• John:

    Very insightful comments about the nature of innovation at Apple.

    The implications go beyond simply the range of products and services that will be the subject of innovation, but the impact of those advances on the relative impact of those innovations on Apple’s overall portfolio and bottom line. As has been pointed out numerous times, were the iPad Apple’s only business, or more precisely, were another company to have created the iPad with its current level of market domination, it would be hailed as a runaway success, more so if Apple’s tablet’s market performance were on par with Samsung’s or Amazon’s.

    Another implication is organically linked to Apple’s evolution. As the company’s range of products and services expand, Apple’s focus will likewise continue to expand beyond Apple’s original portfolio, and those clients rooted to an earlier timepoint of Apple’s past will find themselves in increasing strangeness. Some of these will be discomfited by that strangeness and move away, others challenged by it may dig deeper and expand their horizons; but an increasing majority will be people who become clients because of a specific set of offerings, but not others. These will not be the same clientele, nor should veteran Apple clients expect these special interest clients to share their interests, or to behave as a like-minded community. The like-minded community that does exist may eventually become a minority in an increasingly diverse clientele, even as that lesser community far outnumbers Apple’s current entire client base.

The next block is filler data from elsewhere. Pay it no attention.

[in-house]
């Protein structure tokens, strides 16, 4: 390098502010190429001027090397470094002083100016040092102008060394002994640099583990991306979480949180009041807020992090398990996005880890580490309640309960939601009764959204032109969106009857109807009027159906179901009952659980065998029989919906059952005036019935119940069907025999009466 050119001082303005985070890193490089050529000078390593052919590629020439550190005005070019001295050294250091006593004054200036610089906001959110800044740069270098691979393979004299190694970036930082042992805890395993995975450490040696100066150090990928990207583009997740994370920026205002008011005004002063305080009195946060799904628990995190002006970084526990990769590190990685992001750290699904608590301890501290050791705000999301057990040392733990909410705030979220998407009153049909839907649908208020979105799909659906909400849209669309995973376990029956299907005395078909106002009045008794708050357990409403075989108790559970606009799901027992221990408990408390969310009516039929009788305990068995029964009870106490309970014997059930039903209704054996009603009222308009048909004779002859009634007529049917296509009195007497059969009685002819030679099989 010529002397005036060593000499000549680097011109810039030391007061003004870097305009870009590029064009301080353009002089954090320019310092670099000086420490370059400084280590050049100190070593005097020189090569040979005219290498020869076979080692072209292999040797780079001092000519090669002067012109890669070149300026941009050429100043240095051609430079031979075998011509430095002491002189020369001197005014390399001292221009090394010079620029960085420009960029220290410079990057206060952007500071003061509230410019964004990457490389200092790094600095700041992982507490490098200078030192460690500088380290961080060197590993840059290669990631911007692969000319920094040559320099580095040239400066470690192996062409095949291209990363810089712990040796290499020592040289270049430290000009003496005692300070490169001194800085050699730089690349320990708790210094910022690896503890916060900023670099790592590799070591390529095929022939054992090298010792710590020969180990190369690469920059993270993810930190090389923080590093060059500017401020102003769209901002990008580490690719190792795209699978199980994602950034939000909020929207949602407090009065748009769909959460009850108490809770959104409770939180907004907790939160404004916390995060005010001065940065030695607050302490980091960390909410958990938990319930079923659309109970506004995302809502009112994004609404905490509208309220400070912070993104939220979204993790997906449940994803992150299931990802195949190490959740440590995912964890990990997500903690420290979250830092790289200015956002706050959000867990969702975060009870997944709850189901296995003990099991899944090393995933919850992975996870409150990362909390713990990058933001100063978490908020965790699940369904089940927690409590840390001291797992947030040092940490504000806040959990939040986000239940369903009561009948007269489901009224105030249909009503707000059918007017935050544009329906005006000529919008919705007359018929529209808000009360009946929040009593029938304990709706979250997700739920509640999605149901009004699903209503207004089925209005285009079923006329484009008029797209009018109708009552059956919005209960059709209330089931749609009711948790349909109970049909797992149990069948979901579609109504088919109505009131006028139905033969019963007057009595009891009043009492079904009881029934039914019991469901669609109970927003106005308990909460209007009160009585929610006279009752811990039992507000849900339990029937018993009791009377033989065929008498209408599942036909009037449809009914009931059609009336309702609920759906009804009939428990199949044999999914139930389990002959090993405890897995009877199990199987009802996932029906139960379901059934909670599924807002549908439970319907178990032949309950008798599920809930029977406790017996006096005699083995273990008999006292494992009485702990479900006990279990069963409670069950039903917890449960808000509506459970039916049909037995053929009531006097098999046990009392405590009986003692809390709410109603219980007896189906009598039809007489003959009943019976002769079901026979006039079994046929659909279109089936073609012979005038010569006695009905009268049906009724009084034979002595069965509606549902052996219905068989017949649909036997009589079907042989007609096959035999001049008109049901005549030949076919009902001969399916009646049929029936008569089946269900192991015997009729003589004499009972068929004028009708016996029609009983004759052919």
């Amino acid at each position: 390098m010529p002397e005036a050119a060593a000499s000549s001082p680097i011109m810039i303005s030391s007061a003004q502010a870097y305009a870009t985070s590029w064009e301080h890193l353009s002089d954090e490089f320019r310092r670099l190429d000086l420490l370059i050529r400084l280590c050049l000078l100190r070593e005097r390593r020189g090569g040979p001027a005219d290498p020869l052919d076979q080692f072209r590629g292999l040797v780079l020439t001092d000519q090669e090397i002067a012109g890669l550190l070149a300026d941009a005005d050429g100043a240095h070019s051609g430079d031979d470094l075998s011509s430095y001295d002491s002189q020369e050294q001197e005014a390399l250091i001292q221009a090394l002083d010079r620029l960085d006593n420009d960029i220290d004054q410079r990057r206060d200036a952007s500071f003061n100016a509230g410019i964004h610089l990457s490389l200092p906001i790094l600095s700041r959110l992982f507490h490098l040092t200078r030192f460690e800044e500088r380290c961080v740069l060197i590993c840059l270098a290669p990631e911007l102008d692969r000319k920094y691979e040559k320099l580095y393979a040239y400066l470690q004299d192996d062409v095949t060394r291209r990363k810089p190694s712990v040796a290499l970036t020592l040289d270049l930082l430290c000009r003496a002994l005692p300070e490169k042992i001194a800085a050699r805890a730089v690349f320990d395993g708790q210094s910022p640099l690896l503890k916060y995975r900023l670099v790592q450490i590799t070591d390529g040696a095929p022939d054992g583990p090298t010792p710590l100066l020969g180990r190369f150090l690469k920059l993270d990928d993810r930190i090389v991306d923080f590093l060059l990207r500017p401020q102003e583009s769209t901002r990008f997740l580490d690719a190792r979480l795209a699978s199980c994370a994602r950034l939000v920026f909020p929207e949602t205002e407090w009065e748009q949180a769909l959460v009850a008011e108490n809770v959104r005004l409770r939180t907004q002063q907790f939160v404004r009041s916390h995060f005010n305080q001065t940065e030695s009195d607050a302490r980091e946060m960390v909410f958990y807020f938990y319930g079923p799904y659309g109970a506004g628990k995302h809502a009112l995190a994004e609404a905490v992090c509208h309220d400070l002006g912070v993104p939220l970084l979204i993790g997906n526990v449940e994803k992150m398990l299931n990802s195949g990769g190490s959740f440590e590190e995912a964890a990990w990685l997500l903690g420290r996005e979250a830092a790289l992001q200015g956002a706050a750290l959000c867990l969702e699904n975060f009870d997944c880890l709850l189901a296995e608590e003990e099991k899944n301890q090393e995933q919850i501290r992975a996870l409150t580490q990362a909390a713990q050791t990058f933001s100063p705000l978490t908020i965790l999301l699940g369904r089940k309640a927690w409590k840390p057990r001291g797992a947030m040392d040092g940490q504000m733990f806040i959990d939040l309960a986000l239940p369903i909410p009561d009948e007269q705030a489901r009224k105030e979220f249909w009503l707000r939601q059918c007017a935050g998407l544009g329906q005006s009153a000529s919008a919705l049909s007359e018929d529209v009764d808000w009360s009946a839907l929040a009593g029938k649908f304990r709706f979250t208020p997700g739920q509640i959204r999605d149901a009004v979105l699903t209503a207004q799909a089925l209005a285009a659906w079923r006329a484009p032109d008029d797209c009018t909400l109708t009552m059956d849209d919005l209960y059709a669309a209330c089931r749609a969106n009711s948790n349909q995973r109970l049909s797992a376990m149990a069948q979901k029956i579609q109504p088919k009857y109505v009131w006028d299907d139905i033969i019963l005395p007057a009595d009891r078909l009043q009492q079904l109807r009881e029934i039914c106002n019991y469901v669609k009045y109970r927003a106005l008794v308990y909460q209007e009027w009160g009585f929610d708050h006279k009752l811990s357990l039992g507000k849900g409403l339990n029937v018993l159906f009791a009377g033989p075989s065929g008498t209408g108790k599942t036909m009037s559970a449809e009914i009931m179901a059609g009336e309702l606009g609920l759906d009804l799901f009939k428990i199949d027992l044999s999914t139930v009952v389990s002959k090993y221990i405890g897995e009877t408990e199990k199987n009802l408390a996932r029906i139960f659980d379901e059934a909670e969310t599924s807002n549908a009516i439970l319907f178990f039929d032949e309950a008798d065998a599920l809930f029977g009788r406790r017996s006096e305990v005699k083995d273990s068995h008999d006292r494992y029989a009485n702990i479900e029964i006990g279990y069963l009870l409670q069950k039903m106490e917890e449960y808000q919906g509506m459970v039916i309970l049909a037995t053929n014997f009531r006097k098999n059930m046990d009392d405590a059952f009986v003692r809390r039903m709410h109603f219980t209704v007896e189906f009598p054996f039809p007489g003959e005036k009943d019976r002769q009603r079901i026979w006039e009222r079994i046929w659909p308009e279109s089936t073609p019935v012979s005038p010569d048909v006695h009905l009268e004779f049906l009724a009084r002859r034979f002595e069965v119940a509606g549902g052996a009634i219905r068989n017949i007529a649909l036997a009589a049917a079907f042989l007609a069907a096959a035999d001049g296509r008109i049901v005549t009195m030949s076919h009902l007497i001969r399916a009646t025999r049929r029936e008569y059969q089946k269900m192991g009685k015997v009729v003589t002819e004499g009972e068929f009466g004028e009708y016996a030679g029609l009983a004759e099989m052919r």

MS’s original reception to the iPhone also relates to the question of innovation, and our capacity to both conduct and/or recognise it in the face of scepticism, rejection or derision. Ballmer’s reaction was clearly one of a failure of imagination and vision, but one that he shared with a great many people. The critical difference, however, was that Ballmer was the CEO of one of Apple’s chief competitors, and his reaction was therefore destructive to MS’s growth and future competitiveness. We’ve said many times that Apple play the long game. While they could not have predicted the ultimate outcome, Apple were prepared to gamble on an alternative direction to gain footing and industry relevance, while addressing an unmet and indeed unrecognised need. Bruce Lee, in describing martial arts, said that one had to be like water. When a solid object strikes a barrier, it may break or be brought to a stop. When water, strikes a barrier, it flows around it and then may encompass and overwhelm it, or assume the shape anything trying to contain it. Be like water. This applies to life, and our response to challenges and obstacles in general. The iPhone was Apple’s version of being like water, and flowing around the obstacle of Windows dominance on the PC platform. What Apple did was to change the game, overwhelm MS’s PC hegemony with Windows with a completely non-PC response in device and platform, such that not only did Apple deprecate the PC to but one of many digital devices, but they enhanced the status and marketshare of Apple’s own PC in a way it never could without the iPhone.